After a heart attack, patients are advised to take certain medications in order to reduce their risk of recurrence. But a new study finds many heart attack patients are either not prescribed such medications or do not take them, with younger women most affected.
Lead study author Kate Smolina, of the Centre for Health Services and Policy Research at the University of British Columbia in Canada, and colleagues publish their findings in the journal Circulation: Cardiovascular Quality and Outcomes.
Each year, around 735,000 men and women in the US have a heart attack. Of these, 525,000 are a first heart attack and 210,000 occur among individuals who have already had a heart attack.
Alongside lifestyle changes, it is recommended that both men and women who survive a heart attack take cardiovascular medications – such as beta-blockers, ACE inhibitors and statins – to lower their risk of another.
However, Smolina and colleagues note that previous research has indicated women take fewer cardiovascular medications following heart attack than men.
To learn more about the potential disparities in use of post-heart attack medication between men and women, the researchers analyzed 2007-09 data of more than 12,000 heart attack patients in Canada who survived for at least 1 year.
- Heart attack occurs when the flow of oxygen-rich blood to the heart muscle is blocked
- Warning signs of a heart attack include chest pain, shortness of breath and pain or discomfort in both arms, the back, neck, jaw or stomach
- High cholesterol, high blood pressure, physical inactivity and overweight and obesity are common modifiable risk factors for heart attack.
The team found that after being discharged from the hospital following a heart attack, only one-third of patients filled all of their prescriptions for appropriate cardiovascular medications for at least 80% of the year.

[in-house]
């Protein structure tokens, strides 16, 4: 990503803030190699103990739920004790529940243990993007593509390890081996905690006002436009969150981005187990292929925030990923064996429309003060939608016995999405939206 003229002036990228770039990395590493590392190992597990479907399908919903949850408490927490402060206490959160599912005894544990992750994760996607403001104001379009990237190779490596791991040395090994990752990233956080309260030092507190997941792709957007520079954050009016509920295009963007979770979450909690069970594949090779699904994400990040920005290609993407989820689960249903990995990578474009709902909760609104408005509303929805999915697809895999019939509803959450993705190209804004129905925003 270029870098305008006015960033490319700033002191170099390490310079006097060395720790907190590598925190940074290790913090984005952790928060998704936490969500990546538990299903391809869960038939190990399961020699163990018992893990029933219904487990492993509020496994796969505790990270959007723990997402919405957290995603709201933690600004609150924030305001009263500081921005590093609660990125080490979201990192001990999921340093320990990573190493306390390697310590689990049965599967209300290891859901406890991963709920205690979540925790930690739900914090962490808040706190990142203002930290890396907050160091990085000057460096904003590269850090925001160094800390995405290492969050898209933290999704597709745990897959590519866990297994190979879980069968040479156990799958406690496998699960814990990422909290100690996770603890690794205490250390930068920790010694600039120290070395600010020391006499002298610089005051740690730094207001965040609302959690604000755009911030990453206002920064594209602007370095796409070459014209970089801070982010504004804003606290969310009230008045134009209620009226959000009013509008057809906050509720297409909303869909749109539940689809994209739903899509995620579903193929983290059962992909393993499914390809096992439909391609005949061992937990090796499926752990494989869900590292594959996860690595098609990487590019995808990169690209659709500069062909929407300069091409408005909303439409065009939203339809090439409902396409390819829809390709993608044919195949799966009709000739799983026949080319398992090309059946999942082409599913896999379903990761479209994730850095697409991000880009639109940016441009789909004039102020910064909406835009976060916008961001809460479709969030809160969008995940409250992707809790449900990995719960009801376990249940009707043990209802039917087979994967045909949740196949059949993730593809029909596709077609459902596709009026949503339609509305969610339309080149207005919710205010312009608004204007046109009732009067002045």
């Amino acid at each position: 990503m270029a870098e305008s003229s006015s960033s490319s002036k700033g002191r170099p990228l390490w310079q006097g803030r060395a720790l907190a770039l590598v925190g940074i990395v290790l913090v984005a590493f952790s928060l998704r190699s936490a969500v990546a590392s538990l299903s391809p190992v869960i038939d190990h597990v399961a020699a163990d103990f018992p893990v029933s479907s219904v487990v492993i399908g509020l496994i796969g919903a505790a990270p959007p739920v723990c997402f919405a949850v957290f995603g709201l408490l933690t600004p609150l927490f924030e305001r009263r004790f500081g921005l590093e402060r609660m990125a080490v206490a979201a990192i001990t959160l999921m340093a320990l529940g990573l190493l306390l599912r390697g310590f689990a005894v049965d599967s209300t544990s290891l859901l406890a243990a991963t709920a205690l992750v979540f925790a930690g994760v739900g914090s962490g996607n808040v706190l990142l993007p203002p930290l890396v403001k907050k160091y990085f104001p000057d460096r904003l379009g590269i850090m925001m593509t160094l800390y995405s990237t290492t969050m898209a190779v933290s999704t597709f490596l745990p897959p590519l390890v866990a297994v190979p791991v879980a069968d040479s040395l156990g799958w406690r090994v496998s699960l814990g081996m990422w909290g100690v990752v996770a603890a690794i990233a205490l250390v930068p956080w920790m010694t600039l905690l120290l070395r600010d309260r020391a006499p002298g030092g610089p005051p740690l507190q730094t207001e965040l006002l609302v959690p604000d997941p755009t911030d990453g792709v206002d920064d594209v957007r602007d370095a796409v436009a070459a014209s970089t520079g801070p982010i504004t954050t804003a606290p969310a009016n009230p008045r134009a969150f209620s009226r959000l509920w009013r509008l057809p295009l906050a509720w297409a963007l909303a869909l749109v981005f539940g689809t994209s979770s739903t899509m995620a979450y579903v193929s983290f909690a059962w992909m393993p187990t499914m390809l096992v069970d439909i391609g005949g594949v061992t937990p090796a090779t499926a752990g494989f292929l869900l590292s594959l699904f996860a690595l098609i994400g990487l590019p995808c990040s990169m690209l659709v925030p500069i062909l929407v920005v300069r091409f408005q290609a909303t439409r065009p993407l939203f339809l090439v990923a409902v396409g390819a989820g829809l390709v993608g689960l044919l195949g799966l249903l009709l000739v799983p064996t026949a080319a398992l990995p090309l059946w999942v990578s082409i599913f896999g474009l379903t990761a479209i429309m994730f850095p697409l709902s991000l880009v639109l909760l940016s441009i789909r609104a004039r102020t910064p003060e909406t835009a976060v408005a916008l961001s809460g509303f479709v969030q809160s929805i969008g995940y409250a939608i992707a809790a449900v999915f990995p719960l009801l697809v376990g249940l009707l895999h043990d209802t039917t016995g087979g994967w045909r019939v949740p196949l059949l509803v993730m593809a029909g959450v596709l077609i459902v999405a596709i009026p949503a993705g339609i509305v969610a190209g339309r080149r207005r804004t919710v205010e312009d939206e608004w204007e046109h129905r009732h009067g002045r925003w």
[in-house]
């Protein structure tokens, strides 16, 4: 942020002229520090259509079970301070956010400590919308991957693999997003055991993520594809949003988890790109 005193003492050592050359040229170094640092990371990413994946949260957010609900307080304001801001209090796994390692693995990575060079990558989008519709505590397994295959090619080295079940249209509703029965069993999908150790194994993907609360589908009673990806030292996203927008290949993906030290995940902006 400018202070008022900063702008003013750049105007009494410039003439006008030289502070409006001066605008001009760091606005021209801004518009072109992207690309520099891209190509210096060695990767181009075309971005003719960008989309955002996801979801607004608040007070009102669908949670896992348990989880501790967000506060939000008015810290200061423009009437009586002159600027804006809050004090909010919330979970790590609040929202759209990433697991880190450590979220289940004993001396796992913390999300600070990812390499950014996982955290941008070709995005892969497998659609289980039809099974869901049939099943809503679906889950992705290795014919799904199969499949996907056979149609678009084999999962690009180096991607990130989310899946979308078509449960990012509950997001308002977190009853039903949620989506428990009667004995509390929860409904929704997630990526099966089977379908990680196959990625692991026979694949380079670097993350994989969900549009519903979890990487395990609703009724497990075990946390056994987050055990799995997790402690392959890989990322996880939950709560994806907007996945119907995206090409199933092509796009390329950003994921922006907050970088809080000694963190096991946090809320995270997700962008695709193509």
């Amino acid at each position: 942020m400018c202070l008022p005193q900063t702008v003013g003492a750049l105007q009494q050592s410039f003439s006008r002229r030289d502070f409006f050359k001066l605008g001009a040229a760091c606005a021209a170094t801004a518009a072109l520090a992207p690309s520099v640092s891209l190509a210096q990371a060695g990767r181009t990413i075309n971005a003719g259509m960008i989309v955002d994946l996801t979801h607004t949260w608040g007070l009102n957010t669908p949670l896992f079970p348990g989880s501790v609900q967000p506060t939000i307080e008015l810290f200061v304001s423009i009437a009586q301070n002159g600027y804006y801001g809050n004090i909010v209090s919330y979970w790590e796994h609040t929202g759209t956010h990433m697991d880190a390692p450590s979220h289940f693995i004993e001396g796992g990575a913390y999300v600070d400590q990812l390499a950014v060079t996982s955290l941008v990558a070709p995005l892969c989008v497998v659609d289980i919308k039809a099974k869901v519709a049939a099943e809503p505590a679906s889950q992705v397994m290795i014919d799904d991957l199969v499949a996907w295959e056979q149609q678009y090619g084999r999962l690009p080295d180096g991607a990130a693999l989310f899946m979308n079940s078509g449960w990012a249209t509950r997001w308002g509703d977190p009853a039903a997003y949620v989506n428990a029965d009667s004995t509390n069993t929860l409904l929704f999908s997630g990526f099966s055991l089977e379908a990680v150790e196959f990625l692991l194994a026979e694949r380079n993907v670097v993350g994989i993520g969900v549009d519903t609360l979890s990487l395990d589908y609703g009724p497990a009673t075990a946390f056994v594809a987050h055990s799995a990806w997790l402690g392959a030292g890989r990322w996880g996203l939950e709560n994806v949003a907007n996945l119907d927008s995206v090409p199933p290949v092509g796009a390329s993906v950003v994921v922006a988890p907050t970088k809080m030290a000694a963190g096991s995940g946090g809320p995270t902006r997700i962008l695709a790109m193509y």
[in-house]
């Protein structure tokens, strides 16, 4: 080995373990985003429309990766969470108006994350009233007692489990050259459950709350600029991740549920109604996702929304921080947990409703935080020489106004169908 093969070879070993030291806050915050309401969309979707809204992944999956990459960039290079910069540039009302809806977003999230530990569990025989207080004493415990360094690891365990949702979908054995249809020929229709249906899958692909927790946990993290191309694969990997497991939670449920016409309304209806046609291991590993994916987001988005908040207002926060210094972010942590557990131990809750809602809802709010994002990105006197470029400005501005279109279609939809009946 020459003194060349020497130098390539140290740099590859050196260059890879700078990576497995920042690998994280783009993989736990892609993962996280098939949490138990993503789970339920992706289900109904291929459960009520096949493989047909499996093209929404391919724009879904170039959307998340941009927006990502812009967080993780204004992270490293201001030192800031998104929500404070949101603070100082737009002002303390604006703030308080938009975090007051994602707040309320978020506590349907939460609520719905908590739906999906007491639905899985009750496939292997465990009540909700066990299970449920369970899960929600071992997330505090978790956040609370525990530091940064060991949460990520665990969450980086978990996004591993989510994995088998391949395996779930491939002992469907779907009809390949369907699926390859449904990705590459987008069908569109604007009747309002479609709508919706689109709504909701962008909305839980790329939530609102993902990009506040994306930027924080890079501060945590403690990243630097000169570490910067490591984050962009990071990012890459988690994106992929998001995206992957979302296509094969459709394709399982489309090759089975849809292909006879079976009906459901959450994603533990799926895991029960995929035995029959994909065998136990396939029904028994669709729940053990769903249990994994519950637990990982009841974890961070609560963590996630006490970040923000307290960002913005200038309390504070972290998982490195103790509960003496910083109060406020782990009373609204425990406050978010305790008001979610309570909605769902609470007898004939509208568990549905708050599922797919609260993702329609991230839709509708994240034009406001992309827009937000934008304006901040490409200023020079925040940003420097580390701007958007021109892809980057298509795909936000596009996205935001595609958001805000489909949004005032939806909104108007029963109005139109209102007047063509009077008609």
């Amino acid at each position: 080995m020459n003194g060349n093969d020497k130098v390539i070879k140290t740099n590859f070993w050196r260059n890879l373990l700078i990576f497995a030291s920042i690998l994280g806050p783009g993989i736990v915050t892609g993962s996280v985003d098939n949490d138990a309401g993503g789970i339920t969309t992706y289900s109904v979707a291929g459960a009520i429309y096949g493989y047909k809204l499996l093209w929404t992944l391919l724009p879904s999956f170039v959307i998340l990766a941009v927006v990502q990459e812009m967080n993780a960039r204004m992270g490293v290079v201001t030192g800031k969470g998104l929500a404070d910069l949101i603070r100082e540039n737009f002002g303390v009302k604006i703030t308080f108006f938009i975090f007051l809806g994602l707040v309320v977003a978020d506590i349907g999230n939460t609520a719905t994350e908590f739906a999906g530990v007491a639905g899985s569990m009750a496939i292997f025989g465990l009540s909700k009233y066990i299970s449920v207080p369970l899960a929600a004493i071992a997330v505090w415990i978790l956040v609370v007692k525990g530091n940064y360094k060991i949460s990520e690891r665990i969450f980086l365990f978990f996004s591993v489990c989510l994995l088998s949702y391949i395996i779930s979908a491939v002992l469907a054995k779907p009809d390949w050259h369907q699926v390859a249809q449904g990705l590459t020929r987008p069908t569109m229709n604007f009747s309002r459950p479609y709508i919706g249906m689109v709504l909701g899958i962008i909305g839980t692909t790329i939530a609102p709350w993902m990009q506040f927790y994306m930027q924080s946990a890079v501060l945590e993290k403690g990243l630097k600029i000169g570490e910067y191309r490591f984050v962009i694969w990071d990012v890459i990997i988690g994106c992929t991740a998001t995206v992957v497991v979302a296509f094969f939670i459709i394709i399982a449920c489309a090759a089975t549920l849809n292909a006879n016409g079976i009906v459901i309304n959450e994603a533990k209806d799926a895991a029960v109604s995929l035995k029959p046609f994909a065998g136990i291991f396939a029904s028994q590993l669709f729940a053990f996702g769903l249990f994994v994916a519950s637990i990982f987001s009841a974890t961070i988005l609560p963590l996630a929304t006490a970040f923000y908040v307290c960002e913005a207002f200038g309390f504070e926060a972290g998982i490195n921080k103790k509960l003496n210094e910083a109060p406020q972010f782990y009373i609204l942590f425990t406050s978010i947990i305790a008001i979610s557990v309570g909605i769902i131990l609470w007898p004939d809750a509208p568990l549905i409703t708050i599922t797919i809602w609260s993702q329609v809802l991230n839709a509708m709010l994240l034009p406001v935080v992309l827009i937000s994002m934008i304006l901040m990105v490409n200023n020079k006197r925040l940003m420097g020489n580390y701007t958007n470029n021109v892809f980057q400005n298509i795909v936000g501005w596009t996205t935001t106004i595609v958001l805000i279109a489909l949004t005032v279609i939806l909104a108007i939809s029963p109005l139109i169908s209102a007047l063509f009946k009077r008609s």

What is more, the researchers found that women under the age of 55 were less likely to have started taking the appropriate medication after heart attack than men of the same age group, with only 65% of women initiating such treatment, compared with 75% of men.
When it came to treatment adherence following heart attack, the team identified no differences between men and women.
While the researchers are unable to explain exactly why younger women are less likely to start taking cardiovascular medication after heart attack than younger men, Smolina says there are two possible reasons: “It is either a consequence of physicians’ prescribing behavior, or patients not taking their prescribed medication, or both.”
Smolina adds that it is possible physicians and patients continue to see heart disease as a condition that primarily affects men. “Heart disease in young women has only recently received research attention,” she continues, “so it is possible that physicians and patients still have the incorrect perception that these heart medications pose risks to younger women.”
Whether the gender disparity in medication use after heart attack is down to patients or physicians, the researchers believe their findings have important implications. Study coauthor Karin Humphries, professor of cardiology at the University of British Columbia, says:
“The gender gap in treatment initiation among younger women is an important finding because younger women have much worse outcomes after suffering a heart attack than do men of the same age.
This finding suggests that younger women should be treated aggressively, especially when we have medications that work.”
Medical News Today recently reported on a study published by The Lancet in which researchers detail the creation of a blood test that can detect when chest pain is unlikely to be a heart attack.